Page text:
Uncle BasilJoseph Lerner
"I bet you never saw so much money before," said Uncle Basil. He flipped open his wallet, fanning the bills---50- and 100-dollars. He beamed like an overconfident, would-be card shark.
"Yes, I have," I replied. "I got a roll just like it in my bedroom top drawer."
I was fourteen, and I refused to be impressed by his display of sudden and questionable wealth. My uncle sighed, wringing his suspenders. He then leaned against my parents' bedboard; his shoes dangled over the edge of the bed. The wallet now lay on the night stand, sprawled open.
I thought he might call me a smart-ass or pretend to take a swing at me. I began to leave the bedroom when he yelled, "Nathan!"
"Yes?" I stood in the doorway. I could hear my mother and father downstairs. The doorbell had just rung, which meant that more relatives had arrived. The family was meeting my older brother and his new fiancee at a nearby restaurant.
"You want to come in my car?" Uncle Basil asked.
"I want to stop somewhere, show you something. It's at your Aunt Dina's."
I rolled my eyes. He had just separated from his third wife; they hadn't even been together long enough for me to call her auntie. "A surprise present for your brother." He rose and pocketed his wallet. "We'll go out the back door." He winked. "So your parents won't see us."
I followed him outside because I felt sorry for Basil. I also enjoyed conspiring with him against my parents. I saw that he had parked in the alley as if anticipating a quick get-away.
Sure enough, my mother leaned out the kitchen window. (I could see Uncle Cyrus and Aunt Netty sitting at the table, still in their coats and hats.)
"Basil, where are you going with my son?" she yelled.
"We'll meet you at the restaurant. We're getting a present for Gary."
We both walked faster.
We reached Basil's beat-up Chevy. He revved the engine. The clutch ground as he shifted. Out the sideview mirror I watched my parents, aunt and uncle hurrying to the back porch.
We were halfway across town before I realized I didn't know where we were going. Eventually we reached a neighborhood unfamiliar to me. The houses were clapboard and dilapidated and set back on small brown lots. Clumps of gray snow stood like bizarre lawn ornaments beside the driveways. Through the tops of the stick-figure trees I could see the nearby dog racetrack.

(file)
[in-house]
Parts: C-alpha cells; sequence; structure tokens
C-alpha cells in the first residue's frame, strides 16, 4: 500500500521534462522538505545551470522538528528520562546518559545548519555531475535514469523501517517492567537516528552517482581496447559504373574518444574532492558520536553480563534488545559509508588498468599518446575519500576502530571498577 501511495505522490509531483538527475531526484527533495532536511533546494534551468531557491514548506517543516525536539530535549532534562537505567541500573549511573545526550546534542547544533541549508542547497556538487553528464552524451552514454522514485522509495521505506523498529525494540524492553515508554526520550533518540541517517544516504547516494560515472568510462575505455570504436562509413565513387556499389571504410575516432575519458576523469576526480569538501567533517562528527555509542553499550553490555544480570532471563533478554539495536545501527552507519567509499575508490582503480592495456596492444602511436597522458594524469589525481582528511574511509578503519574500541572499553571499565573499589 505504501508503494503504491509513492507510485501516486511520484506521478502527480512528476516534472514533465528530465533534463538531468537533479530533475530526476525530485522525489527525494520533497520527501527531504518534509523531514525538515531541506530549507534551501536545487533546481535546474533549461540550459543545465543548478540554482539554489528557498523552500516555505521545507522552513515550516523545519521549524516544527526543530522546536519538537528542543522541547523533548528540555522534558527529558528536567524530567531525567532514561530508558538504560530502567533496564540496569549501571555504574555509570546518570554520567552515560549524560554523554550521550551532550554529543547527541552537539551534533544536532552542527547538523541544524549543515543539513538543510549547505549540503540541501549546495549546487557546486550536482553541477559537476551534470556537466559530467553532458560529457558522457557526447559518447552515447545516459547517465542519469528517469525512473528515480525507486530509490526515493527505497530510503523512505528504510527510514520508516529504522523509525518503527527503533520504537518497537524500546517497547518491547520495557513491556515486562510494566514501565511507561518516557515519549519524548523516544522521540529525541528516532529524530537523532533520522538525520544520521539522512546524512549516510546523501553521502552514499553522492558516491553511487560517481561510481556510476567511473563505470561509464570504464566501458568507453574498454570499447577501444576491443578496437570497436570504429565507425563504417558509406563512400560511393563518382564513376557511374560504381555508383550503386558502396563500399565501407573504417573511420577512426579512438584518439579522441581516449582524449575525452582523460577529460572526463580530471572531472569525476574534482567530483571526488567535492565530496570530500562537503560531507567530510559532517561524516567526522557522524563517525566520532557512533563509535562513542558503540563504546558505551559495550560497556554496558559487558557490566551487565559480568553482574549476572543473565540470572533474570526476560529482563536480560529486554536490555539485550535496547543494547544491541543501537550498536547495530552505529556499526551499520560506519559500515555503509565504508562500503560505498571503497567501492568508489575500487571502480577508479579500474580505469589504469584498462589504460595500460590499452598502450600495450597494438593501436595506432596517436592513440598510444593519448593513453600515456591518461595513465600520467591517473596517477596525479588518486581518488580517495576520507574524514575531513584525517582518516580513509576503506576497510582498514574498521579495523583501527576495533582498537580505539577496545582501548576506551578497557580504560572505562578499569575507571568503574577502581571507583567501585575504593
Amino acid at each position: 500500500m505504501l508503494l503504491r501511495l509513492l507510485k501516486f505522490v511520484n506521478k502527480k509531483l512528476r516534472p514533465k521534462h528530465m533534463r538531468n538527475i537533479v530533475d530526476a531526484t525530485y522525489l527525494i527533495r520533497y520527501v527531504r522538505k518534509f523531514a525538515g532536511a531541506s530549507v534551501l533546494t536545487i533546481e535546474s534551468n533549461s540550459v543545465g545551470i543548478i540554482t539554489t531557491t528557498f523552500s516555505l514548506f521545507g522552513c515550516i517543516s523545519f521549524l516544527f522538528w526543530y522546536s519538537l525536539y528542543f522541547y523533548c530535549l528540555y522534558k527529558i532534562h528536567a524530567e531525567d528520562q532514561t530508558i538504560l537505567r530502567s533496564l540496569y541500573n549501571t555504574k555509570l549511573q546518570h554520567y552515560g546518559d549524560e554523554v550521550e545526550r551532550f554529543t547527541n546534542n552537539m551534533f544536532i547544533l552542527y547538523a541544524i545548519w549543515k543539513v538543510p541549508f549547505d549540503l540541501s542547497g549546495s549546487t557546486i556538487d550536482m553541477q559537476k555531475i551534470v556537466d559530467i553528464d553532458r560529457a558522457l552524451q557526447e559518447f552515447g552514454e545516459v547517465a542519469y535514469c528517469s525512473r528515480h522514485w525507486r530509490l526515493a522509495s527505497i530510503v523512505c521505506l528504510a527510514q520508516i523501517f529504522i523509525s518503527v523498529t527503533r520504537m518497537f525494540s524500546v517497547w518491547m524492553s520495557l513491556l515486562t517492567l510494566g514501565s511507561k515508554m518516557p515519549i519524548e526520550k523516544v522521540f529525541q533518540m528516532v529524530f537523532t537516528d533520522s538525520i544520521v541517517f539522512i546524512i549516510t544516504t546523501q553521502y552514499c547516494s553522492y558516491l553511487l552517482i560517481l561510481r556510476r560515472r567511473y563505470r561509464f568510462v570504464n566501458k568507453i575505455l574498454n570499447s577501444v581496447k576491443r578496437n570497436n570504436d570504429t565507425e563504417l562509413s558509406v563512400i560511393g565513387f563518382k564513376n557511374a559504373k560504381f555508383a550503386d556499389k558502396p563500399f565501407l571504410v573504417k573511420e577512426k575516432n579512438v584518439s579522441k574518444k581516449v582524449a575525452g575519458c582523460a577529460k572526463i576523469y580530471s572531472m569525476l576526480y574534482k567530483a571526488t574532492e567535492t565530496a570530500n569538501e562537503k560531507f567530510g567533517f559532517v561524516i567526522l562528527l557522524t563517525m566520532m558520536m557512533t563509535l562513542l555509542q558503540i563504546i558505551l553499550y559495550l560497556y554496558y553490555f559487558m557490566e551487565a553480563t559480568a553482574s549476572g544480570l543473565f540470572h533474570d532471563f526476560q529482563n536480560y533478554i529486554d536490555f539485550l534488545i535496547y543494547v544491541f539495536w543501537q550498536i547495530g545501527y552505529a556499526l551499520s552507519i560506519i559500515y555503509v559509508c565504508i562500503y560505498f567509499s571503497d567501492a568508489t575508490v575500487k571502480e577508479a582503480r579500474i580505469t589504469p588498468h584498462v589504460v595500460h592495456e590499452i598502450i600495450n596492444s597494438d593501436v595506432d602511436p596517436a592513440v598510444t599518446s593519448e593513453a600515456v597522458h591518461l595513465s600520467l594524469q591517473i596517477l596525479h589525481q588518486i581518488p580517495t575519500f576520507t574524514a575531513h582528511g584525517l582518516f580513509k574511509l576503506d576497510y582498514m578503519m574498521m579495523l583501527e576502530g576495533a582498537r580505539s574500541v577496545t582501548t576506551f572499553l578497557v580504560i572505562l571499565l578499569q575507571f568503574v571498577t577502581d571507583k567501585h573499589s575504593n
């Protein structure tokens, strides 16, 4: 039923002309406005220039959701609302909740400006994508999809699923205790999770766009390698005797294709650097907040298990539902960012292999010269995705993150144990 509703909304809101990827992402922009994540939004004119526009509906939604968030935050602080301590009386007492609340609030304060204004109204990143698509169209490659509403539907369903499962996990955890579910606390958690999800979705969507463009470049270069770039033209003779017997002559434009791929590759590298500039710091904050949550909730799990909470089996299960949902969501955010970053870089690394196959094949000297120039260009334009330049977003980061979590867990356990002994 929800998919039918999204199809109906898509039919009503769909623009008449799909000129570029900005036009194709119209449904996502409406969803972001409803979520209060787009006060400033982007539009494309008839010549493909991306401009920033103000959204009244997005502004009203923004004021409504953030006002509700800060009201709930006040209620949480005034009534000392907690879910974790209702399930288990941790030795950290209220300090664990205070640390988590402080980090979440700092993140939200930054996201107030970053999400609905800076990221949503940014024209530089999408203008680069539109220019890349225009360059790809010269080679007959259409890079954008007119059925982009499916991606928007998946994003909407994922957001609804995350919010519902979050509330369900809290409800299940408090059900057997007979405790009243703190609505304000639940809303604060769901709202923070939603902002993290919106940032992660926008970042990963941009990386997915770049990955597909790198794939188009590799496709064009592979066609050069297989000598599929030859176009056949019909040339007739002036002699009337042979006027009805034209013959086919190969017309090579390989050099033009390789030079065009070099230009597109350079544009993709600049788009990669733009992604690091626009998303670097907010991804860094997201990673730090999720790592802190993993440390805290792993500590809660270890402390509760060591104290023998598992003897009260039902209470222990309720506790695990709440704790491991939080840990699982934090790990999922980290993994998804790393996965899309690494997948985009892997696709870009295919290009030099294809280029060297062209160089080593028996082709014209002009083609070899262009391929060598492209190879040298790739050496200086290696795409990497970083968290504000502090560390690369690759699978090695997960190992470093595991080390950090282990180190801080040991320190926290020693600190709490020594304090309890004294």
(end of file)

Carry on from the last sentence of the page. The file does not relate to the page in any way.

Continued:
He stopped the car but kept the engine running. The heater hardly worked and I was wearing just my sweater. My teeth rattled and my whole body shook. Basil offered me a cigarette, which he lit from the dashboard lighter.
"You been to the dog races?" he asked.
I dragged on the cigarette. "Only the horses, a couple times with Gary."
"That's okay, but it's not the same as greyhounds." He took back my cigarette. As he smoked he stared at the house before us. Then he stepped out of the car. I followed.
The living room curtains were suddenly wrung back. Glaring at us wasn't Dina but a stranger. He wore a pinstripe suit and a monogrammed white shirt. Basil rang the doorbell---long, short, like a Morse Code. Dina opened the door.
"What is it, Basil?" Her face was red. Then, "Hello, Nathan."
"You look---fetching, Nettie," Basil said. She wore gloves and a bright flowered dress. She was much younger than Basil, thin and pretty with red hair.
She said, "we're going out."
"And who's the gentleman?"
"I said we're going out."
"You know why I'm here."
Dina said, "she's in the backyard."
"You keep her outside?"
Basil brushed past her, hurrying to the back door. I followed. The back yard was fenced in. There was a rusting swing, the remnants of a garden, and a doghouse. A chain lay curled in the brown grass fastened to a metal pole. It snaked toward the doghouse.
"Come on, girl," my uncle said, crouching. Basil grabbed the animal and cradled it in his arms when it emerged---a small greyhound, shivering from the cold. The dog, squirming, licked his face.
"A puppy?" I asked.
"A whippet. They're raced too. Her name's Ginny. They were gonna put her to sleep. She's only six years old."
So this was Gary's present! I thought of my uncle's other presents to me and Gary over the years. A plastic hula dancer whose skirt lifted as she gyrated, a model train with a burnt-out engine salvaged from a garage sale, an especially dangerous chemistry set that had been pulled from the retail shelves. Basil was a failed visionary, a master of the inappropriate, but today he outdid himself. A live animal!
We returned to the house. Dina and her friend were waiting in the living room. Basil said, "how long has she been outside?"
"A dog doesn't belong in the house," the man said.
Basil handed me Ginny. She was still shivering. "Now I remember where I've seen you. At the racetrack, with Tommy Venturo."
The man smiled. "Yeah. What of it?"
Basil balled up his fist. He reared back and swung, punching the man in the face. The man recoiled, then stared in disbelief at his bleeding nose. He groped for his monogrammed handkerchief.
"God damn you, Basil!" Dina screamed.
We left the house, hurrying to the car. Ginny yelped, her paws scratching at my neck and shoulders. I didn't want to let her go, fearing she might jump out of the car, but I couldn't hold her and close the window at the same time.
We drove away. The sky had begun to darken, and the buildings were haloed in the streetlights. We hadn't reached downtown yet, but the streets were already choked with traffic.
"Uncle Basil, what are we going to do with Ginny? We can't take her into the restaurant."
I held Ginny close, pulling my sweater over her. The street light ahead was stuck on red and the drivers were honking their horns.
Copyright ©1999 Joseph Lerner. All Rights Reserved.
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